Continue reading "Changing everything"

Sysadmins Nightly Mental Pain (SNMP)

Dear Diary, today I ventured into one of the darkest realms of the sysadmin profession: I started playing with SNMP. My goal was very simple and quite clearly stated: Make the output of "SHOW GLOBAL STATUS" available to a SNMP client. One would think that this is a reasonable and easily fulfilled wish.

Little did I know of the madness and despair that linger in the depths which are guarded by the dread named ASN.1 and where the noxious fumes of the organisation no longer called CCITT can still strongly be smelled.

But let us begin this story at the beginning - with a clean install of Suse Linux 10.0 and my trusty apt4rpm and me. It was my thought that the perl support of net-snmp might me handy to get me where I wanted to me: perl is easily the more convenient language for prototyping that C or C++ and getting to the data source using perl-DBI would be pretty easy. So "apt install net-snmp net-snmp-devel perl-SNMP" it was. So with my spirits high and a song on my iPod I ventured out into the documentation...

Continue reading "Sysadmins Nightly Mental Pain (SNMP)"

Notes on VM

Even when it is being repeated once more it is not true:
Stripping binaries using the ‘strip’ utility can also significantly reduce the memory footprint of the application
claims John Coggeshall.

While it is true that a file is smaller on disk after a strip, a quick run of "size" on a binary will show you that the actual binary part of the file is unchanged. Let's have a quick look at /proc/pid/maps to understand what happens.
Continue reading "Notes on VM"

Using oprofile

Oprofile is a profiling tool that requires no instrumentation and can profile an entire system. Binaries with symbol tables (-g compiled binaries) and an uncompressed Kernel with symbol table are helpful.

Oprofile is capable of monitoring and analyzing a running -g compiled mysqld and can tell you which functions are using the most CPU time.

Sample output:
CPU: CPU with timer interrupt, speed 0 MHz (estimated)
Profiling through timer interrupt
samples  %        image name               symbol name
197404   22.4460            memcpy
165764   18.8484  no-vmlinux               (no symbols)
76051     8.6475  mysqld.debug             _mi_rec_unpack
30059     3.4179  mysqld.debug             Query_cache::insert_into_
           (Query_cache_block*, Query_cache_block**)
17468     1.9862  mysqld.debug             get_hash_link
16767     1.9065  mysqld.debug             ha_key_cmp
14106     1.6039  mysqld.debug             MYSQLparse(void*)

Continue reading "Using oprofile"

Handling character sets

Choose any font you like Colleague Markus asked me:
Because ... we are now changing dedicated server providers, I have already updated the Gentoo base system. Since as we are already changing everything, we might as well now migrate from MySQL 4 to 5.

So my question is: Shall I be switching from latin1 to utf8? Or should I be staying with latin1?
I have been writing a german language article on character sets in MySQL and this is the translation of it.
Continue reading "Handling character sets"


In Semi-Dynamic Data, Sheeri writes about Semi-Dynamic Data and content pregeneration. In her article, she suggests that for rarely changing data it is often adviseable to precompute the result pages and store them as static content. Sheeri is right: Nothing beats static content, not for speed and neither for reliability. But pregenerated pages can be a waste of system ressources when the number of possible pages is very large, or if most of the pregenerated pages are never hit.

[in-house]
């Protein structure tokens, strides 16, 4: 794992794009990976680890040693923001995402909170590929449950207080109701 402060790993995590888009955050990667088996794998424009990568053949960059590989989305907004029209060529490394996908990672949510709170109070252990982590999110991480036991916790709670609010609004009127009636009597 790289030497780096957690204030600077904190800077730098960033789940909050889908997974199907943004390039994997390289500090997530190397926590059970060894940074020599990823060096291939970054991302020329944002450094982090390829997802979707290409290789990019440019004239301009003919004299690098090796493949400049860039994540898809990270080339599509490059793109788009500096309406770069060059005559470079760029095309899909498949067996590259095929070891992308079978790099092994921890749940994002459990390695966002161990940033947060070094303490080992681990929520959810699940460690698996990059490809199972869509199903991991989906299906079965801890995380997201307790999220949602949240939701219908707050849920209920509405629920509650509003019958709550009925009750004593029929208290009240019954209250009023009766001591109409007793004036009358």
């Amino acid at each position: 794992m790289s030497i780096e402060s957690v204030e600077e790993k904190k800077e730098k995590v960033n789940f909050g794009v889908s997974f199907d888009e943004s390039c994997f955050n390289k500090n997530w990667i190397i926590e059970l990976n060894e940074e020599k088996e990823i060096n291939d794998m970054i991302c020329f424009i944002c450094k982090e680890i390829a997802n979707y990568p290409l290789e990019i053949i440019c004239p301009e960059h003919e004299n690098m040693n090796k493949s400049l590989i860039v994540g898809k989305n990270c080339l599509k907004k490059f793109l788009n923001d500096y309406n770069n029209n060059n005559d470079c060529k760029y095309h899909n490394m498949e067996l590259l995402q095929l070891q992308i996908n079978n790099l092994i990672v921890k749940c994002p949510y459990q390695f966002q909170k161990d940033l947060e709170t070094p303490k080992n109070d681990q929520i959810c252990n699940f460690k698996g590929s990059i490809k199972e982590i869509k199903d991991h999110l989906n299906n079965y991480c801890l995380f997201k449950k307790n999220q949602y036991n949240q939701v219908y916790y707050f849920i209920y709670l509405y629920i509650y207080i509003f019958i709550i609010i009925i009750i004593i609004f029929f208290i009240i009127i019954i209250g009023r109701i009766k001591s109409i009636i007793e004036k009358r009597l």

An intermediate scenario may be a statification system and some clever caching logic.

Statification is the process of putting your content generation code into a 404 page handler and have that handler generate requested content. The idea is that on a second request the content will be there and thus a static file is being served with a 200 OK, using the fast path of the web server.

A typical example for this kind of task would be a script that generates its name as a PNG: By requesting, we are returning a PNG image that contains the text "example" - the number of potential PNGs is infinite, and we cannot possibly precalculate all of them. But a few PNGs are requested over and over - most likely because we are referencing them via some IMG tags in some HTML pages. It would be pointless to generate them again and again for each requester, because these images never change.

Here is how to do it, using PHP:
Continue reading "Statification"

Dealing with failure - the key to scaleout

Scaling Patterns
This is a translation of a german language article I wrote two weeks ago for my german language blog.

In 2004, when I was still working for, I gave a little talk on Scaleout on Linuxtag. Even back then one major message of the talk was "Every read problem is a cache problem" and "Every write problem is a problem of distribution and batching":

To scale, you have to partition your application into smaller subsystems and replicate the data. The replication should be asynchronous, not using two phase commit (2pc), or the gain will be smaller to nothing. Writes must be delayed and batched, so they can be handled more efficiently. To avoid bottlenecks, data storage should be decentralized and a central database should be avoided.

That is often contradictory to what traditional database classes at university teach: It is insecure, you are working with false or outdated data and you don't even know at all time if everything worked out the way you imagined it should have.

It has an important advantage: It works. And it scales.

Continue reading "Dealing with failure - the key to scaleout"